Gaze into the Heavens

My Photos of the Planets and Moon

We began taking photos of the planets from our new observatory in July 2015.  All the photos on this page were taken with a TEC 200 f/8 fluorite apochromatic refractor, a ZWO ASI120MM monochrome CMOS camera, and an Atik EFW2 color filter wheel with Astronomik 1.25” LRGB filters. Unless otherwise noted in the photo captions, all of these photos were taken using a Baader Planetarium Fluorite Flatfield Converter to boost the effective focal ratio of our setup to approximately f/18.  Beginning in May 2016, I began using a high quality Baader/Zeiss 2x barlow lens to boost the effective focal ratio of the imaging train to approximately f/16. The ZWO camera allows hundreds of very short exposures to be taken in batches over the course of less than a minute through a red filter, a green filter, a blue filter, and a “luminance” filter.  I then use a software program called Autostakkert2 to stack and align the images and discard the blurry ones.  Finally, I use the software programs Adobe Photoshop and Maxim DM to combine the stacks of monochrome images into a single color image, and to do final image processing to bring out fine details.  This method allows us to capture images of the planets and Moon during brief moments of excellent atmospheric seeing.  My planetary images continue to improve as I gain additional experience, but there is still much to learn.

I created the video of Jupiter’s Great Red Spot transiting the face of the planet that appears above by uploading a series of 10 TIFF images, each taken approximately 15 minutes apart, into Windows Live Movie Maker and generating a .wmv movie file from them. The image quality degrades as Jupiter sinks lower toward the western horizon.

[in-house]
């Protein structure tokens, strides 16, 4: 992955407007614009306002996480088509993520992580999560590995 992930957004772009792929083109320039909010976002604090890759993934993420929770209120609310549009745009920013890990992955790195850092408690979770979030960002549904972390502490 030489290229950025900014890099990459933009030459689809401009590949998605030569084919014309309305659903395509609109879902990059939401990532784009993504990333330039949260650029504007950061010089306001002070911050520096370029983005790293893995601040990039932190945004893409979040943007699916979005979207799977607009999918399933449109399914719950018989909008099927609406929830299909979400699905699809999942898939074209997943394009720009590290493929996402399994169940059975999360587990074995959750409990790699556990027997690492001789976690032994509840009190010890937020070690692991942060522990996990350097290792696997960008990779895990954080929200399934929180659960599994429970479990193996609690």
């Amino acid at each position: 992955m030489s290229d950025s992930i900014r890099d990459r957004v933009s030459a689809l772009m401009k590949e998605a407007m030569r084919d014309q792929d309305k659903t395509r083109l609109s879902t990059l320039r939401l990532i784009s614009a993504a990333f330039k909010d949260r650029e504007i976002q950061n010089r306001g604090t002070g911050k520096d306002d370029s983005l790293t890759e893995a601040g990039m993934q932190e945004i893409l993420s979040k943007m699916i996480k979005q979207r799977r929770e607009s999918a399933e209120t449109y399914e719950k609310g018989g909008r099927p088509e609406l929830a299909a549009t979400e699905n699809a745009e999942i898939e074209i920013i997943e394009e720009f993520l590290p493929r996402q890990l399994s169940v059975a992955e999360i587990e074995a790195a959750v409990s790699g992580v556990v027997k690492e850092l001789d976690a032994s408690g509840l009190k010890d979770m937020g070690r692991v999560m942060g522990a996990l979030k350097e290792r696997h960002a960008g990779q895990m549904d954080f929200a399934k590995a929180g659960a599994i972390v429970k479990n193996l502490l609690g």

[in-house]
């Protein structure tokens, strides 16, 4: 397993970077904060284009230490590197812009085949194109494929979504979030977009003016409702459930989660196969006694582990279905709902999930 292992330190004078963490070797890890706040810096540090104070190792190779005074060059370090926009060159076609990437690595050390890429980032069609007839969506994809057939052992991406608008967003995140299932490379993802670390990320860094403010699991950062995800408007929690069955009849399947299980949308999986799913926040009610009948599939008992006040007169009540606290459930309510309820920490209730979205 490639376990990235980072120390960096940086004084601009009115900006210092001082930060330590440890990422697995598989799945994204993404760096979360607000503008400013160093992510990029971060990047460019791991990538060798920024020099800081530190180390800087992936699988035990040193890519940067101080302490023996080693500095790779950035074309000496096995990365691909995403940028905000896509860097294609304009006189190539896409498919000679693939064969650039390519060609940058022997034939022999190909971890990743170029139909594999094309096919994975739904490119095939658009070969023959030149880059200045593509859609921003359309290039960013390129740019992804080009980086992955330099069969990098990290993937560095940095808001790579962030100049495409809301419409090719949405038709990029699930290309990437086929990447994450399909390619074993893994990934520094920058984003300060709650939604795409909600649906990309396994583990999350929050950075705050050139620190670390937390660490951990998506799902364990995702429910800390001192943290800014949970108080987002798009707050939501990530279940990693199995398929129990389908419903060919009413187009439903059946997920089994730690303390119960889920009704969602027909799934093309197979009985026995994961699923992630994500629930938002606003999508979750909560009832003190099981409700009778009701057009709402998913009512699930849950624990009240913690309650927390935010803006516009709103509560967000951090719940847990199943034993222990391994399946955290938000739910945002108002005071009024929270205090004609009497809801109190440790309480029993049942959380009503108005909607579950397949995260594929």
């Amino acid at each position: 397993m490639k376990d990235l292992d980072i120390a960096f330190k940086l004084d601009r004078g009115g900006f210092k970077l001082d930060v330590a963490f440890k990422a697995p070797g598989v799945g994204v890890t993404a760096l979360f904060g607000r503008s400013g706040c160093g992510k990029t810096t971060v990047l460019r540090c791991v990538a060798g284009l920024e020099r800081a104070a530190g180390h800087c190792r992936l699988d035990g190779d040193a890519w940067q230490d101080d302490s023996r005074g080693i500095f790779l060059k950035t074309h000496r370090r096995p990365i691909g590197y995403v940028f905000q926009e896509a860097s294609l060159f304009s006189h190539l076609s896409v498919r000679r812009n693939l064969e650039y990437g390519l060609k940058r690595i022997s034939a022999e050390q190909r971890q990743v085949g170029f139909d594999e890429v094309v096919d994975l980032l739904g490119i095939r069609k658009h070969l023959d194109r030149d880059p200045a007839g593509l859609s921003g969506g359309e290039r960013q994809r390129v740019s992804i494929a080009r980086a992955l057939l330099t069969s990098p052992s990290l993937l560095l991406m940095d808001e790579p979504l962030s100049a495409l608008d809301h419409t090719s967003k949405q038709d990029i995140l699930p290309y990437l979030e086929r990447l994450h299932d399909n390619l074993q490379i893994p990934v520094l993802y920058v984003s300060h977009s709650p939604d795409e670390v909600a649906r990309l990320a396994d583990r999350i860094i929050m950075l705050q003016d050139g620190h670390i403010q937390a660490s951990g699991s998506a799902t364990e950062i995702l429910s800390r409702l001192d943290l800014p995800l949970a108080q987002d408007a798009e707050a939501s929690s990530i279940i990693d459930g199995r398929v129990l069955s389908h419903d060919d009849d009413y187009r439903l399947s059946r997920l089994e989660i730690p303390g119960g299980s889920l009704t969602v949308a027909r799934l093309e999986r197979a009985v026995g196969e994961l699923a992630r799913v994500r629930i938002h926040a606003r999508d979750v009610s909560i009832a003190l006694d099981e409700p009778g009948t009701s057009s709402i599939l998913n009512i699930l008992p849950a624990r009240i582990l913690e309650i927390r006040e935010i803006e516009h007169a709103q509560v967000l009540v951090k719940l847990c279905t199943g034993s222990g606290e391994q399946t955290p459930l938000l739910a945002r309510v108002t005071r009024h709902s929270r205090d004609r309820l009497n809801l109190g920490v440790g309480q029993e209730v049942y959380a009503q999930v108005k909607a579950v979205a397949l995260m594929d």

Saturn taken May 22, 2016, using a 2x Baader/Zeiss barlow lens for an effective focal ratio around f/16.


Saturn taken July 18, 2015 using a Baader Fluorite Flatfield Converter. This was our first planetary photo.


Mars taken May 22, 2016, using a 2x Baader/Zeiss barlow lens for an effective focal ratio around f/16.


Jupiter, with the Great Red Spot visible. The Great Red Spot is a huge, centuries-old storm in Jupiter’s atmosphere.


Jupiter and its moons Ganymede and Io taken on March 6, 2016. Io is the bright spot passing in front of Jupiter, and its dark shadow appears behind it on Jupiter’s cloudtops.


Crescent Venus taken July 18, 2015.  Because Venus and Mercury are closer to the Sun than the Earth is, they have phases when viewed from Earth just as our Moon does.


Uranus taken July 18, 2015.  A few highly skilled amateurs have managed to capture faint details from the upper atmosphere of this distant gas giant.


The Moon in the vicinity of the crater Ptolemaeus, taken September 21, 2015.



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